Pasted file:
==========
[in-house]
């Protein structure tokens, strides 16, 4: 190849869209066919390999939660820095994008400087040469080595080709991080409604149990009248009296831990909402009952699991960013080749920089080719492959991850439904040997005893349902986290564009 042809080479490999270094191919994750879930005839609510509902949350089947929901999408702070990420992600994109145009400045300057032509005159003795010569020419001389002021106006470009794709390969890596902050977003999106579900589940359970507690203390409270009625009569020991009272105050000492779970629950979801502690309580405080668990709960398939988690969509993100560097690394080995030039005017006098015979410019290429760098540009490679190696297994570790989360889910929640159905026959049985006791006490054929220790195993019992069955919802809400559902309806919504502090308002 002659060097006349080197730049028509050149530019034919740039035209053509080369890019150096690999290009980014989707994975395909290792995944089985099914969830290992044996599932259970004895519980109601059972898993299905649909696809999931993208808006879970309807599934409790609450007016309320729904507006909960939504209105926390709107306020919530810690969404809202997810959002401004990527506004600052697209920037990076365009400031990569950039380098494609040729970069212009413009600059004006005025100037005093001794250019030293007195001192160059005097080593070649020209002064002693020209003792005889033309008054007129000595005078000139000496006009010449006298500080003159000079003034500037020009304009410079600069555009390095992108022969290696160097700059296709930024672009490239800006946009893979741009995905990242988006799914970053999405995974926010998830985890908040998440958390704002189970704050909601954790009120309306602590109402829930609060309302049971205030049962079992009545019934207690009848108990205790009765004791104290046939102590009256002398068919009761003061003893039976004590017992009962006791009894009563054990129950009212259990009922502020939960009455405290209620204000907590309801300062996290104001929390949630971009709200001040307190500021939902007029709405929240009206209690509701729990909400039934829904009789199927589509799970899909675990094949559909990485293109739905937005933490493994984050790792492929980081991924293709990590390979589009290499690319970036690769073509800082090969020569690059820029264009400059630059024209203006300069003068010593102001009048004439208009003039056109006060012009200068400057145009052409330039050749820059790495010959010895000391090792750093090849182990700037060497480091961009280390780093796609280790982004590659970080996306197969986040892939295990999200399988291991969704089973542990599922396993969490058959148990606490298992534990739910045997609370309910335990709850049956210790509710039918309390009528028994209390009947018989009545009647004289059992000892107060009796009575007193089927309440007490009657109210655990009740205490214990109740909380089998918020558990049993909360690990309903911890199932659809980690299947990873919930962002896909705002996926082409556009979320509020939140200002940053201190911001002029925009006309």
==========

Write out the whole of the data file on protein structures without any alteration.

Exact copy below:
[in-house]
């Protein structure tokens, strides 16, 4: 190849869209066919390999939660820095994008400087040469080595080709991080409604149990009248009296831990909402009952699991960013080749920089080719492959991850439904040997005893349902986290564009 042809080479490999270094191919994750879930005839609510509902949350089947929901999408702070990420992600994109145009400045300057032509005159003795010569020419001389002021106006470009794709390969890596902050977003999106579900589940359970507690203390409270009625009569020991009272105050000492779970629950979801502690309580405080668990709960398939988690969509993100560097690394080995030039005017006098015979410019290429760098540009490679190696297994570790989360889910929640159905026959049985006791006490054929220790195993019992069955919802809400559902309806919504502090308002 002659060097006349080197730049028509050149530019034919740039035209053509080369890019150096690999290009980014989707994975395909290792995944089985099914969830290992044996599932259970004895519980109601059972898993299905649909696809999931993208808006879970309807599934409790609450007016309320729904507006909960939504209105926390709107306020919530810690969404809202997810959002401004990527506004600052697209920037990076365009400031990569950039380098494609040729970069212009413009600059004006005025100037005093001794250019030293007195001192160059005097080593070649020209002064002693020209003792005889033309008054007129000595005078000139000496006009010449006298500080003159000079003034500037020009304009410079600069555009390095992108022969290696160097700059296709930024672009490239800006946009893979741009995905990242988006799914970053999405995974926010998830985890908040998440958390704002189970704050909601954790009120309306602590109402829930609060309302049971205030049962079992009545019934207690009848108990205790009765004791104290046939102590009256002398068919009761003061003893039976004590017992009962006791009894009563054990129950009212259990009922502020939960009455405290209620204000907590309801300062996290104001929390949630971009709200001040307190500021939902007029709405929240009206209690509701729990909400039934829904009789199927589509799970899909675990094949559909990485293109739905937005933490493994984050790792492929980081991924293709990590390979589009290499690319970036690769073509800082090969020569690059820029264009400059630059024209203006300069003068010593102001009048004439208009003039056109006060012009200068400057145009052409330039050749820059790495010959010895000391090792750093090849182990700037060497480091961009280390780093796609280790982004590659970080996306197969986040892939295990999200399988291991969704089973542990599922396993969490058959148990606490298992534990739910045997609370309910335990709850049956210790509710039918309390009528028994209390009947018989009545009647004289059992000892107060009796009575007193089927309440007490009657109210655990009740205490214990109740909380089998918020558990049993909360690990309903911890199932659809980690299947990873919930962002896909705002996926082409556009979320509020939140200002940053201190911001002029925009006309």